To falsify this hypothesis, I want to make it super easy to turn any manual run into a reproducible automated test. If all the tacit knowledge had tests (stuff you naturally did as you built features), rewriting would become a non-risky activity, even if it still requires some effort.Turning manual tests into automated ones requires carefully tracking dependencies and outlawing side-effects. For example, in Mu functions that modify the screen always take a screen object. That way I can start out with a manual test on the real screen, and easily swap in a fake screen to automate the test. Hence my problem:

    How do you represent screens in a test?

    Currently I represent screens as 2D arrays of characters. That is doable a lot of the time, but complicates many scenarios:

    * Text mode character attributes. If I want to check the foreground or background color, I currently use primitives like check-screen-in-bg which ignores spaces in a 2D array, but checks that non-spaces match the given background attribute. In practice this leads frequently to tests that first check the character content on a screen and then perform more passes to check colors and other attributes.

    * Non-text. Checking pixels scales poorly, either line at a time or pixel at a time. A good test should seem self-evident based on the name, but drawing ASCII art where each character is a pixel results in really long lines or stanzas. So far I maintain separate buffers for text vs pixels, so that at least text continues to test easily.

    * Proportional fonts. Treating the screen as a grid of characters works only when each character is the same width. If widths differ I end up having to go back to treating characters as collections of pixels. So Mu currently doesn't support arbitrary proportional fonts.

    * Unicode. Mu currently uses a single font, GNU Unifont (http://unifoundry.com/unifont/index.html). Unifont is mostly fixed-width, but lots of graphemes (e.g. Chinese, Japanese, Korean, Indian) require double-width to render. That takes us back to the problems of proportional fonts. Currently I permit just variable width in multiples of some underlying grid resolution, but it feels hacky.

    Can people think of solutions to any of these bullets in a text-based language? Or a more powerful non-text representation?

  • innernet

    A private network system that uses WireGuard under the hood.

    Similar to Tailscale is the Innernet project, which has similar goals but is fully open source (also built on Wireguard). I've heard that set-up is a bit more painful, but for those who are interested in FOSS or self-hosting, it might be worth looking into.

    [1] https://github.com/tonarino/innernet

  • ChessPositionRanking

    Software suite for ranking chess positions and accurately estimating the number of legal chess positions

    I'm trying to get a more accurate estimate of the number of legal chess positions at https://github.com/tromp/ChessPositionRanking

  • Kirby

    Kirby's core application folder

    Any headless CMS would work well my `mkws`, my idea is to build a smaller, simpler Wordpress that also comes with a tiny webserver, 0 config, no database, content stored as plain text files, just download and run. https://getkirby.com/ is closer in concept, but without the PHP dependency.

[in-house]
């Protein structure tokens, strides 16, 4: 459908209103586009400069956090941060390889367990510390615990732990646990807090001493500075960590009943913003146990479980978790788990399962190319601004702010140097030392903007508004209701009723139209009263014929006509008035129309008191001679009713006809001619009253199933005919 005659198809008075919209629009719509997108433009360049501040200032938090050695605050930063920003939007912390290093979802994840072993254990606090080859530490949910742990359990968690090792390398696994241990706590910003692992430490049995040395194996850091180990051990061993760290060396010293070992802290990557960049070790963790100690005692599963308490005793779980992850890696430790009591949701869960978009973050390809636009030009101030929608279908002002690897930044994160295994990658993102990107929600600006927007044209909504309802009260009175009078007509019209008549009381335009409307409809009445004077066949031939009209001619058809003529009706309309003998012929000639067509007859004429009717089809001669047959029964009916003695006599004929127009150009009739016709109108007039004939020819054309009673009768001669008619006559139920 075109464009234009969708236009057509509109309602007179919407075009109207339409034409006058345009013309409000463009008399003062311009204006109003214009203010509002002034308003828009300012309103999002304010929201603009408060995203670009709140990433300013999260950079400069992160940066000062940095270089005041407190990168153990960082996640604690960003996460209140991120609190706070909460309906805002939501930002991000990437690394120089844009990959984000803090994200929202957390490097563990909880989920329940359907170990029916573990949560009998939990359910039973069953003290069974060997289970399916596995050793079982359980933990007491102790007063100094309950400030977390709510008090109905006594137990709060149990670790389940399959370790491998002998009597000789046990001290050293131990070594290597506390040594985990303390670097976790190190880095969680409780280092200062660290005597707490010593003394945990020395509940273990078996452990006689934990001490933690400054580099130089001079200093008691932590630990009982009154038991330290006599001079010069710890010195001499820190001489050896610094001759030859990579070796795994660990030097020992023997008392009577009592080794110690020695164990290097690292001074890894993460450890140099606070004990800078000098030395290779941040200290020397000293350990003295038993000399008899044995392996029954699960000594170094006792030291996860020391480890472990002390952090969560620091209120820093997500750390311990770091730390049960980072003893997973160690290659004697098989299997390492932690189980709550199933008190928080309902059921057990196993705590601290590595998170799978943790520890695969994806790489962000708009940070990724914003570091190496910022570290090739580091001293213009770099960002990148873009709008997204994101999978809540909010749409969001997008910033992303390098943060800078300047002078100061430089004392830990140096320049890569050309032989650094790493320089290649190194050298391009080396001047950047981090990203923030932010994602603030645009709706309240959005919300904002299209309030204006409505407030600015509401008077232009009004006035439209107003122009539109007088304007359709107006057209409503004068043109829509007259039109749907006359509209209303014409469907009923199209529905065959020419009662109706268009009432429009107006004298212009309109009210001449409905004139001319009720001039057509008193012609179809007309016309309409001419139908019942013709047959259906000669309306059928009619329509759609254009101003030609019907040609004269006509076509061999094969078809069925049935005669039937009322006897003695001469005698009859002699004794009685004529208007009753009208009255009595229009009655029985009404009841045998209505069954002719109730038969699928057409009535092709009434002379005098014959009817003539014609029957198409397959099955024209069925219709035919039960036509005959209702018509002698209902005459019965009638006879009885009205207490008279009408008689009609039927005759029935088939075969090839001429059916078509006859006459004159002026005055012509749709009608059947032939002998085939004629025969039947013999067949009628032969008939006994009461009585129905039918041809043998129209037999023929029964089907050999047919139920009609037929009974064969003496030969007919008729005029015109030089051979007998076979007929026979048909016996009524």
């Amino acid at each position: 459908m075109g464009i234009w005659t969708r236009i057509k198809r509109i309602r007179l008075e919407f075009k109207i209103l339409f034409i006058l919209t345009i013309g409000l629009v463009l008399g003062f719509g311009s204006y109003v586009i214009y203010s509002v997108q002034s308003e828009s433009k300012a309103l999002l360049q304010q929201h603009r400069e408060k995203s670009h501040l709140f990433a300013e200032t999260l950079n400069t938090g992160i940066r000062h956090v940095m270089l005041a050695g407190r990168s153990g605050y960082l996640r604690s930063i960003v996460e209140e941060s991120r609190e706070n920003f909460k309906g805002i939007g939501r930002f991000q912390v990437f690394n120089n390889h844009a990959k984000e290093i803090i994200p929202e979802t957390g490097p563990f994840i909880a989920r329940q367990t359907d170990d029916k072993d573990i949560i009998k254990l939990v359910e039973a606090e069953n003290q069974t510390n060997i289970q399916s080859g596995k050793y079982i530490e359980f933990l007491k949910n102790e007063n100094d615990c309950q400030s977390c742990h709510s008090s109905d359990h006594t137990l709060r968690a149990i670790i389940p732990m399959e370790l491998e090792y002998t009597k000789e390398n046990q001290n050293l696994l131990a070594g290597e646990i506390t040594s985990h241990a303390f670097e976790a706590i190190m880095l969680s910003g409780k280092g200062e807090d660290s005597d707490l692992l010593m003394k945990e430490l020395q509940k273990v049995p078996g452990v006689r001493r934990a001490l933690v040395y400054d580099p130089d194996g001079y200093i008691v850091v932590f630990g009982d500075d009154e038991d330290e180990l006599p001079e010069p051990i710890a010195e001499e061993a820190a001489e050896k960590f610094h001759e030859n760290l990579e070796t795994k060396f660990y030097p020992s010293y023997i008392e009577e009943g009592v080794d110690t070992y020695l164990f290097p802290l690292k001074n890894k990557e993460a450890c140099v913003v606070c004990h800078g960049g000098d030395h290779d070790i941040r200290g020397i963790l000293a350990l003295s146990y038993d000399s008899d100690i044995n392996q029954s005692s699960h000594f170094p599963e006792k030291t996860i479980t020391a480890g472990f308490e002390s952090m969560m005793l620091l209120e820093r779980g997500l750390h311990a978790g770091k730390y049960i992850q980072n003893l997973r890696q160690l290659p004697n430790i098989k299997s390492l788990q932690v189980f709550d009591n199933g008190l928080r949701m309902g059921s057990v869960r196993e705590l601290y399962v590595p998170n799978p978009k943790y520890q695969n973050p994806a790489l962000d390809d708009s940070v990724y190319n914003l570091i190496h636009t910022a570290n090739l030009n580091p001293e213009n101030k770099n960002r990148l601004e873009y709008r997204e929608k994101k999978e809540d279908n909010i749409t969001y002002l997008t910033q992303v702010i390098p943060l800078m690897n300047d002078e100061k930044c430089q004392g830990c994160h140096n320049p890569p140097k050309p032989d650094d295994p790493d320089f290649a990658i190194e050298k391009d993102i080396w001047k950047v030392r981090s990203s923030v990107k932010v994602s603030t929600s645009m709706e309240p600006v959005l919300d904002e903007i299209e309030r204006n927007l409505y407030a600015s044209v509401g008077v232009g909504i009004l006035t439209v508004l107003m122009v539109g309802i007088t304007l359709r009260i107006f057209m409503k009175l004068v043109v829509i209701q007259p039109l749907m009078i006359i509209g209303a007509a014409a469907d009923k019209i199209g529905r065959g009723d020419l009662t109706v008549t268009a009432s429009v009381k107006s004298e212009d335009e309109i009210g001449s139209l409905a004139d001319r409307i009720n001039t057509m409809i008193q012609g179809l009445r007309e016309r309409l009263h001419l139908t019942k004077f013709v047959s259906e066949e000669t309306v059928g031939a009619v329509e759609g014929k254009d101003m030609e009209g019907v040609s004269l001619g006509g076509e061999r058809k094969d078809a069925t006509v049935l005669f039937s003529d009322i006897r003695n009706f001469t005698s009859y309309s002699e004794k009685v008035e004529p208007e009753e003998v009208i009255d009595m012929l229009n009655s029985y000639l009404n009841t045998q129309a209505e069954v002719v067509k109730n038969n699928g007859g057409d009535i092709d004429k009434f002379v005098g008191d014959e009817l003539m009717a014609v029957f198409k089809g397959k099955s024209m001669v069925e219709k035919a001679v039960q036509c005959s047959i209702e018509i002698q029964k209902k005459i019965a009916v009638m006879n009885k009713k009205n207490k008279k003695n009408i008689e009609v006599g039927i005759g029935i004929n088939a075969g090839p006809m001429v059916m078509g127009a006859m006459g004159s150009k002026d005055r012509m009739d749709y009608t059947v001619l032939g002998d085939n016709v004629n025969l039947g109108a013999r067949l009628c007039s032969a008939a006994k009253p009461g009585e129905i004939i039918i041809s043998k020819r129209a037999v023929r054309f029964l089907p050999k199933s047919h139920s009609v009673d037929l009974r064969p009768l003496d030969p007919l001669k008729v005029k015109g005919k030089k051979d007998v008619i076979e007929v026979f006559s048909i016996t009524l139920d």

• informed-citizen

    a system to keep citizens informed as they graze the airwaves

    I worked on a similar idea last year. What I did was take urls to content, scrape the content, and pipe it through a machine learning a evaluator to apply various labels and warnings to content. Lastly, add some nice embeddable UI to surface the report.

    I got it to a decent state, but didn’t know how to propagate it or inject it into social communities. I wanted people to be able to tag it on Facebook, and it would reply with an informational card with the analysis and summary.

    https://github.com/dino-dna/informed-citizen

  • kaldi-gstreamer-server

    Real-time full-duplex speech recognition server, based on the Kaldi toolkit and the GStreamer framwork.

  • Kaldi Speech Recognition Toolkit

    kaldi-asr/kaldi is the official location of the Kaldi project.

    I worked on this for a couple years during a previous startup attempt. I designed a custom STT model via Kaldi [0] and hosted it using a modified version of this server [1]. I deployed it to a 4GB EC2 instance with configurable docker layers (one for core utils, one for speech utils, one for the model) so we could spin up as many servers as we needed for each language.

    I would recommend the WebRTC or Gstreamer approach, but I wouldn't recommend trying to build your own model. It's really hard. Google's Cloud API [2] works well across lots of accents and the price is honestly about the same as running your own server. If you want to host your own STT (for privacy or whatever), I'd recommend using Coqui [3] (from the guys that ran Mozilla's OpenSpeech program). Note that this will likely be much, much worse on accents than Google's model.

    [0]: https://kaldi-asr.org/

  • testing-samples

    A collection of samples demonstrating different frameworks and techniques for automated testing

    https://github.com/android/testing-samples/blob/main/ui/espr...

    https://github.com/android/testing-samples

    Alternatively, Squish [3] is a very polished and more elegant commercial testing tool that lets you record test-cases using a GUI tool and convert them into (ideally modularized) methods that verify object properties or compare (masked) screenshots of the GUI:

    [3] https://www.froglogic.com/squish/features/

    Demo video: https://youtu.be/ElH-3MVHPRw?t=864

    They abstract away a lot of the functionality using the Gherkin [4] domain-specific language so that tests are easier to read at a high level (but you can still dig down into the underlying programmatic implementation).

    [4] https://cucumber.io/docs/guides/overview/

    This is probably too much complexity for your use-case, but may provide some ideas or inspiration for what is possible.

NOTE: The number of mentions on this list indicates mentions on common posts plus user suggested alternatives. Hence, a higher number means a more popular project.